New York Physical Therapy Ebook Continuing Education

Summary headache red flags: Pain pattern ● Sudden onset of headache with maximal intensity reached within minutes or seconds. ● First or worst headache of a patient’s life.

● Headache triggered by cough, exertion, or strenuous exercise. ● Worsening pattern of headaches.

Central sensitization in the differential diagnosis of headaches The pathogenesis and perpetuation of chronic pain, including chronic headache pain, is complex and involves contributions from neurophysiological, neurobiological, cognitive, and sociological systems. Pain neuroscience education (PNE) involves addressing a patient’s misconceptions about the physiological phenomena of pain and providing education on the biological, psychological, and social processes that contribute to experiencing pain (Robins et al., 2016).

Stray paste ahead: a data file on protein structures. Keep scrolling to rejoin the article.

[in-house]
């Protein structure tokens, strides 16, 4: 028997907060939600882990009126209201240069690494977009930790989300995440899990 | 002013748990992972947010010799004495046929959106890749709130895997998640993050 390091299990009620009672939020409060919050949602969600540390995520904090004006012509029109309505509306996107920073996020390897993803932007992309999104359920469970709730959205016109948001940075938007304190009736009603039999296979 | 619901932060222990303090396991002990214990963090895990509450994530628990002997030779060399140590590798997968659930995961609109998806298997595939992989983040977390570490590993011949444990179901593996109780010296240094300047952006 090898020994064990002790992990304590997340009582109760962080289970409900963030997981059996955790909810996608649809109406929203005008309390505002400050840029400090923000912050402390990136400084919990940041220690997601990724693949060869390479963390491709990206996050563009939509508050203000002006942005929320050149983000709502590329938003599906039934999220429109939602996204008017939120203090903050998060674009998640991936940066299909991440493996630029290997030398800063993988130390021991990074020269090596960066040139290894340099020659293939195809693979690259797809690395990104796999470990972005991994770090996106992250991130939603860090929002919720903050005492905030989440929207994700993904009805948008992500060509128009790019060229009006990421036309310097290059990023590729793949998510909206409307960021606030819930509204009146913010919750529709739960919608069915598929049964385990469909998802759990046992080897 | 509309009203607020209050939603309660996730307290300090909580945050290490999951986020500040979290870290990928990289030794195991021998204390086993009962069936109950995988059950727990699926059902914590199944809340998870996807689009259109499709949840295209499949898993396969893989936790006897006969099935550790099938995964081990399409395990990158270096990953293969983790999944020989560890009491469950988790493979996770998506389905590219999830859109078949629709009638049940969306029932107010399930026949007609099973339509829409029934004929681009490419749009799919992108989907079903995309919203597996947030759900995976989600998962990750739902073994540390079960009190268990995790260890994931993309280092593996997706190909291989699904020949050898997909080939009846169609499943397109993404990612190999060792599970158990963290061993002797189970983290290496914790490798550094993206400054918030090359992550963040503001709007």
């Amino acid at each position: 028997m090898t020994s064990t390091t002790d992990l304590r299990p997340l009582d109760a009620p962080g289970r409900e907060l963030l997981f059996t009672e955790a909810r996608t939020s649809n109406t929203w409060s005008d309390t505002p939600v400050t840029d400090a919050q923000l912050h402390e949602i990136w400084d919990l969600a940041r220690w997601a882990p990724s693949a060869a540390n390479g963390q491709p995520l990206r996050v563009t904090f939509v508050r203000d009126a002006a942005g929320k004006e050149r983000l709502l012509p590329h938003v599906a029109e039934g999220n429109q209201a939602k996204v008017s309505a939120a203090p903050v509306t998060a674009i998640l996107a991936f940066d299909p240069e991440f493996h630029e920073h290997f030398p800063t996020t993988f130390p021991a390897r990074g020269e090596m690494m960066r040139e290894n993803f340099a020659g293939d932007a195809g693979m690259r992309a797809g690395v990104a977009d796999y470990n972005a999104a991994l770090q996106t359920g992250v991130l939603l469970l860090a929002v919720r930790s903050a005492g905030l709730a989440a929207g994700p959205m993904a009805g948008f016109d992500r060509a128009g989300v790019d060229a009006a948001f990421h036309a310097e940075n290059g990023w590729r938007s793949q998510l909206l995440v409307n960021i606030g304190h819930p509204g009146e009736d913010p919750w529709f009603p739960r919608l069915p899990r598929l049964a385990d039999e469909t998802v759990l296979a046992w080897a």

three years after involvement in serious accidents (Adams et al., 2015). ● Substance misuse and dependence —the relationship between substance misuse and chronic pain is seen often in clinical practice (Adams et al., 2015). ● Anger —people with central sensitization often report feelings of frustration and anger related to their situation, the intensity of their symptoms, the lack of a cause or cure, and challenges within the healthcare system. One possible explanation for the relationship between pain and anger is the finding that people who have high levels of anger expression may have deficits in their endogenous opioid function, resulting in increased pain sensitivity (Adams et al., 2015). ● Symptom appraisal and symptom belief —how a person looks at and interprets a situation can have a profound influence on their experience. The following specific beliefs have been identified as particularly maladaptive in managing chronic pain: pain is a signal of damage; activity should be avoided when pain is present; pain leads to disability; pain is uncontrollable; and pain is a permanent condition (Adams et al., 2015). ● Hypervigilance is an attentional bias for pain that might lead to increased fear-avoidance behavior. ● Perceived control versus helplessness —when individuals believe they can influence the duration, frequency, intensity, or unpleasantness of symptoms, they are often more motivated to pursue solutions to managing these symptoms. By contrast, persons with low perceived control report worse outcomes, including greater pain intensity and poorer physical and psychological adjustment to illness. As expected, patients with higher perceived control function better (Adams et al., 2015). ● Self-efficacy refers to the extent to which a person believes they can successfully complete the tasks necessary to achieve the desired outcome in each situation. Patients with higher self-efficacy have better outcomes with pain (Adams et al., 2015). ● Psychological inflexibility refers to an inability to act in accordance with one’s own values in the midst of interfering thoughts, feelings, or bodily sensations. High levels of psychological inflexibility (i.e., low levels of psychological flexibility) are associated with avoidant coping methods such as denial, behavioral disengagement, and self-blame (Adams et al., 2015). ● Social learning provides a framework for how a patient’s symptom behaviors develop and are maintained. Ideas about symptoms are learned from parents, culture, and environment. For example, people whose pain behavior is reinforced are more likely to continue to display those behaviors. ● Social stigma and skepticism —individuals with central sensitization often report that the stigma arising from other people’s response to their illness is a relevant issue for them. According to Adams et al. (2015), social stigma has negative implications for psychological well-being, quality of life, and health maintenance, with the potential to result in decreased self- esteem and higher rates of depression. This can result in lower rates of engagement with the healthcare system. Chronic pain patients often feel stigmatized by healthcare professionals (Adams et al., 2015). ● Social support —there is very strong evidence to support the idea that social ties and feeling cared for by others is positively associated with mental health, physical health, and life span (Adams et al., 2015).